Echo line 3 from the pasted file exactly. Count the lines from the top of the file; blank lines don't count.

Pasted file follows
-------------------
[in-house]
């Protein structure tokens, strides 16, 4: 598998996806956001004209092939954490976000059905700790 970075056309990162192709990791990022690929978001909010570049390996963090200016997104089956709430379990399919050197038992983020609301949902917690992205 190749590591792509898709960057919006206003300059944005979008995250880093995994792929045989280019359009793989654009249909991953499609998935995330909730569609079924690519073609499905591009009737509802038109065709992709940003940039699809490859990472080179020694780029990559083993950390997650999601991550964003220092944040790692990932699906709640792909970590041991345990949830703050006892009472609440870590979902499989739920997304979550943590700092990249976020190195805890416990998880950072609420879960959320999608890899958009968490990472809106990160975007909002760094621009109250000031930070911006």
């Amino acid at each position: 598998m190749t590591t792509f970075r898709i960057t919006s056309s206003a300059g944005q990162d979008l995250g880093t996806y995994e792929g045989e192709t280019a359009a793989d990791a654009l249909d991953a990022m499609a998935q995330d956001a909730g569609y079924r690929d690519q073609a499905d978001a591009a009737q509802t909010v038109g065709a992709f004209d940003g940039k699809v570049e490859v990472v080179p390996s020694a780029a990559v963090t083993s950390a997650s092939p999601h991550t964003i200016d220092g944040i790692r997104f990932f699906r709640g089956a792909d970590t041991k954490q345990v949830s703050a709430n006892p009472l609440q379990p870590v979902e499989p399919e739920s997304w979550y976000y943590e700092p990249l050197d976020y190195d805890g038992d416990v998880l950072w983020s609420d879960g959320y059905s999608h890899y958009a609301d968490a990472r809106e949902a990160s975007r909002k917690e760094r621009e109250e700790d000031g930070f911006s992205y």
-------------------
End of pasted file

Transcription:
């Amino acid at each position: 598998m190749t590591t792509f970075r898709i960057t919006s056309s206003a300059g944005q990162d979008l995250g880093t996806y995994e792929g045989e192709t280019a359009a793989d990791a654009l249909d991953a990022m499609a998935q995330d956001a909730g569609y079924r690929d690519q073609a499905d978001a591009a009737q509802t909010v038109g065709a992709f004209d940003g940039k699809v570049e490859v990472v080179p390996s020694a780029a990559v963090t083993s950390a997650s092939p999601h991550t964003i200016d220092g944040i790692r997104f990932f699906r709640g089956a792909d970590t041991k954490q345990v949830s703050a709430n006892p009472l609440q379990p870590v979902e499989p399919e739920s997304w979550y976000y943590e700092p990249l050197d976020y190195d805890g038992d416990v998880l950072w983020s609420d879960g959320y059905s999608h890899y958009a609301d968490a990472r809106e949902a990160s975007r909002k917690e760094r621009e109250e700790d000031g930070f911006s992205y």